Integration of Pro-Apoptosis and Pro-Survival Signalling Pathways: A Useful Approach to In silico Biomedical ResearchMaura Cárdenas-García1 and Pedro Pablo González-Pérez2*
- *Corresponding Author:
- Pedro Pablo González-Pérez
Universidad Autónoma Metropolitana
Departamento de Matemáticas Aplicadas y Sistemas
Avenida Constituyentes 647, D.F., 11810, México
Received date: August 14, 2013; Accepted date: August 26, 2013; Published date: August 31, 2013
Citation: Cárdenas-García M, González-Pérez PP (2013) Integration of Pro-Apoptosis and Pro-Survival Signalling Pathways: A Useful Approach to In silico Biomedical Research J Comput Sci Syst Biol 6:206-214. doi:10.4172/jcsb.1000118
Copyright: © 2013 Cárdenas-García M, et al. This is an open-access article distributed under the terms of the Creative Commons Attribution License,which permits unrestricted use, distribution, and reproduction in any medium, provided the original author and source are credited.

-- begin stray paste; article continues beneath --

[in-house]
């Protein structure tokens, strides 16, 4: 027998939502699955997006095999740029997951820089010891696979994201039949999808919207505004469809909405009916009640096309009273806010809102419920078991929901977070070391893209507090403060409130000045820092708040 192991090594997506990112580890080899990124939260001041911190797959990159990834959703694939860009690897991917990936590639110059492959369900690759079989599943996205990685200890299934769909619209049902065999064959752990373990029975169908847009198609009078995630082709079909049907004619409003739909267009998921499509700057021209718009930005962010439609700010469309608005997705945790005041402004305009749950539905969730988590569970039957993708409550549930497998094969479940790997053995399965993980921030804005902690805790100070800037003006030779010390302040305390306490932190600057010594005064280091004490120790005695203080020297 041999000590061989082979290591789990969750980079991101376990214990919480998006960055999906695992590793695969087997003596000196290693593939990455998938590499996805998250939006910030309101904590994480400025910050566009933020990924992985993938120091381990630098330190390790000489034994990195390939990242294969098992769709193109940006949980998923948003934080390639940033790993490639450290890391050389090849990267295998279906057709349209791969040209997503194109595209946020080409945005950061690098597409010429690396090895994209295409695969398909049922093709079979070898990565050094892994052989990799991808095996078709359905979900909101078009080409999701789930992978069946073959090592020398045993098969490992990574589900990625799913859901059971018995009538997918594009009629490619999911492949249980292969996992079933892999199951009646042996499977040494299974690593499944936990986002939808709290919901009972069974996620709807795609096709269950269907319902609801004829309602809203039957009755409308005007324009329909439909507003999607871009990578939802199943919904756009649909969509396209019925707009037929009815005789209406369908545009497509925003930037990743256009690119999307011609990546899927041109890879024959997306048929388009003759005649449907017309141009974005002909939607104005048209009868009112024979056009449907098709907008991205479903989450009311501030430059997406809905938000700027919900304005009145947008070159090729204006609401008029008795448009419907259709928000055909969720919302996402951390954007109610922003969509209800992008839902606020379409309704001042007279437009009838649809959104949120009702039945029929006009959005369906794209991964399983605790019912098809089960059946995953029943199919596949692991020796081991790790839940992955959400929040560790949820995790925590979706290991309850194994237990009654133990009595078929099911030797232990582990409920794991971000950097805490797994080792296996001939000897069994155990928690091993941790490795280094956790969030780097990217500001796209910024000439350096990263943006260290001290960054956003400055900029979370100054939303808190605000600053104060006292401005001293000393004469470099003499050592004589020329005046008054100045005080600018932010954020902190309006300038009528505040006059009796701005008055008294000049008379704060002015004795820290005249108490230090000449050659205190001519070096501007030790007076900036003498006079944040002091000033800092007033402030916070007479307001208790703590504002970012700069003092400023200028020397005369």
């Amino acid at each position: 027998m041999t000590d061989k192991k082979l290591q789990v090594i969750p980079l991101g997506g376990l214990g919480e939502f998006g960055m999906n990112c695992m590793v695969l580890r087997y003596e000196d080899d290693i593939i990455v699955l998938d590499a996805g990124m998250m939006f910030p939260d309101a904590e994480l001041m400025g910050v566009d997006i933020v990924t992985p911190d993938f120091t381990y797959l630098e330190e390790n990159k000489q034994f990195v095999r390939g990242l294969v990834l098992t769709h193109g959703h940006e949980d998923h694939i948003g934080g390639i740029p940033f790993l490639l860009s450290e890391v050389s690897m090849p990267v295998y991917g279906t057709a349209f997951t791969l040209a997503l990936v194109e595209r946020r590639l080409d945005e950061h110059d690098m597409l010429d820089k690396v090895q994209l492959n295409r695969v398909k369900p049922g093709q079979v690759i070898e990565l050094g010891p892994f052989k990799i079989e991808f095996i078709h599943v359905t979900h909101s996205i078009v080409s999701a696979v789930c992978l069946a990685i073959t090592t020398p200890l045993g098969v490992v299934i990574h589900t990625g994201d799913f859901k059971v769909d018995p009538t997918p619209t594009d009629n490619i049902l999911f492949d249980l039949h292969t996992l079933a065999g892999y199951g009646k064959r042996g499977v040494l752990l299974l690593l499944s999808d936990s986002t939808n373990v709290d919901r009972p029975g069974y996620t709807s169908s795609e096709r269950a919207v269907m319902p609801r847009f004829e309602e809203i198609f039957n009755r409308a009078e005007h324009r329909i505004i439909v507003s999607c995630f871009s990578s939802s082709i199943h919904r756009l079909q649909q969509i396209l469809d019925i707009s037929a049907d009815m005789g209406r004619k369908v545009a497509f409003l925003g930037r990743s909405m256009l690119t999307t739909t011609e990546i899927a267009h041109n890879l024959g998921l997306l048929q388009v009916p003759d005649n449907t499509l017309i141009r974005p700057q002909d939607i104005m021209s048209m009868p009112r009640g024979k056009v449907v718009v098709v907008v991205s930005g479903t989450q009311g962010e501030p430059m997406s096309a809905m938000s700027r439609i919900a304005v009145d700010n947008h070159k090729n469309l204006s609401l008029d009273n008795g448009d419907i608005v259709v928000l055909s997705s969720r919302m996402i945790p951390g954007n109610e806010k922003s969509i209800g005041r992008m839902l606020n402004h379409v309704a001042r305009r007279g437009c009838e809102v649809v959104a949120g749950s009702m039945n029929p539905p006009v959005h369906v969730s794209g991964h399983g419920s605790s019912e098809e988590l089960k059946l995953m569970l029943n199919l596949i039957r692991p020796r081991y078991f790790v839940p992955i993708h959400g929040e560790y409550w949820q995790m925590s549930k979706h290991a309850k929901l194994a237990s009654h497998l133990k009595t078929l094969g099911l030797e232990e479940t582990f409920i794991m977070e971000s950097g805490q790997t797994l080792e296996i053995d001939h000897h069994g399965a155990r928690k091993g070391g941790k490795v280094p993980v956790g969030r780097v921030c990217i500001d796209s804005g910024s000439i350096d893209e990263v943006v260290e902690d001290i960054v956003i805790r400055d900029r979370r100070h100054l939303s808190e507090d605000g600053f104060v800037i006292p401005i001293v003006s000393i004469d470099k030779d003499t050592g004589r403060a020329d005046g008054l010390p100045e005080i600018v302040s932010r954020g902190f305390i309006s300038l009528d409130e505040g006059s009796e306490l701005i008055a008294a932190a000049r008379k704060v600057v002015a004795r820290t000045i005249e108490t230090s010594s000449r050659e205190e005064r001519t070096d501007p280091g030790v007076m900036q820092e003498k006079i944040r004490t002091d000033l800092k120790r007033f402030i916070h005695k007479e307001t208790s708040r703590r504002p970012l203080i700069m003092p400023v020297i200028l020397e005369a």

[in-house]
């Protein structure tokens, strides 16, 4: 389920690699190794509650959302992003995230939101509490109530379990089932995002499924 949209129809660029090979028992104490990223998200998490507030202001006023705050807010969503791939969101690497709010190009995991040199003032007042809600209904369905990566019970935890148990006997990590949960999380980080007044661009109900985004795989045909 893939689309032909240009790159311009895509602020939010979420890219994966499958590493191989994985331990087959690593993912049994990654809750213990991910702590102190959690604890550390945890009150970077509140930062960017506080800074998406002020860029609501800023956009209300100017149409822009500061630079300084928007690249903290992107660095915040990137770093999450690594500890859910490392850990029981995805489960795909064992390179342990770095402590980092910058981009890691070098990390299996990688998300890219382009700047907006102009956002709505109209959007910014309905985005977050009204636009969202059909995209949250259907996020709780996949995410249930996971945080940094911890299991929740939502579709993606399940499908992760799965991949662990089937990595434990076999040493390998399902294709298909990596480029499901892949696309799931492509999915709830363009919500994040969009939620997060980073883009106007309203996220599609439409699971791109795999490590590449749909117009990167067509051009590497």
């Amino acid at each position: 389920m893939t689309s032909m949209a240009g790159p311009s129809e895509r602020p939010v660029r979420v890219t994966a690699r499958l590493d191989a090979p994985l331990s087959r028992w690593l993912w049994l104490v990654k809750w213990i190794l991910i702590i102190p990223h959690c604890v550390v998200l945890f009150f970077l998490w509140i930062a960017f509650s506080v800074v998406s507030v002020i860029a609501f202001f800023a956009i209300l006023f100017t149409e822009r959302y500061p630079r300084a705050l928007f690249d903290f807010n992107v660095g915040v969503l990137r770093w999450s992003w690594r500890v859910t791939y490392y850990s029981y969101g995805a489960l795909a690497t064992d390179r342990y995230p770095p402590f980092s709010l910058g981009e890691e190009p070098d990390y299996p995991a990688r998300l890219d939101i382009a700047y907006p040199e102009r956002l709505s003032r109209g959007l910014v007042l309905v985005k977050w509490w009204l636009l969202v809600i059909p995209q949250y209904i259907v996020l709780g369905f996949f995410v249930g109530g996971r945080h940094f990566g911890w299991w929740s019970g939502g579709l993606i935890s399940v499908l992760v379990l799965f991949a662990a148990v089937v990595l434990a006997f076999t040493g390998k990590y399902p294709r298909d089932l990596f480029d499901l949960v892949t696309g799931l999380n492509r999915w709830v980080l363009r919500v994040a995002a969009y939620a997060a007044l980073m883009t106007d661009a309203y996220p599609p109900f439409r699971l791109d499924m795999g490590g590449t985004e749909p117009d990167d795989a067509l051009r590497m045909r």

Cells communication is absolutely essential for multi-cellular organisms, but what if a cell fails to send out a signal at the proper time? Or what if a signal doesn’t reach its target? What if a target cell does not respond to a signal or a cell responds even though it has not received a signal? These cellular phenomena can lead to serious metabolic alterations, but of course there are molecules that block these errors and prevent a catastrophe. Apoptosis, a form of programmed cell death, is a genetically regulated cell-suicide mechanism that is essential for our well-being. In this process, cells acquire the means of their own destruction in the form of an arsenal of deadly proteins, which they turn upon themselves. There are different pathways pro-apoptotic and pro-survival that crosstalk. In this work, we simulated the incremental integration of pro-apoptotic and pro-survival signalling pathways in a tuple spacebased bioinformatics platform, which provides a robust working environment for in silico experimentation, allowing us to work both separately and together on these pathways, including/removing deadly or regulatory proteins, and observing the consequences of such changes for the overall system behaviour.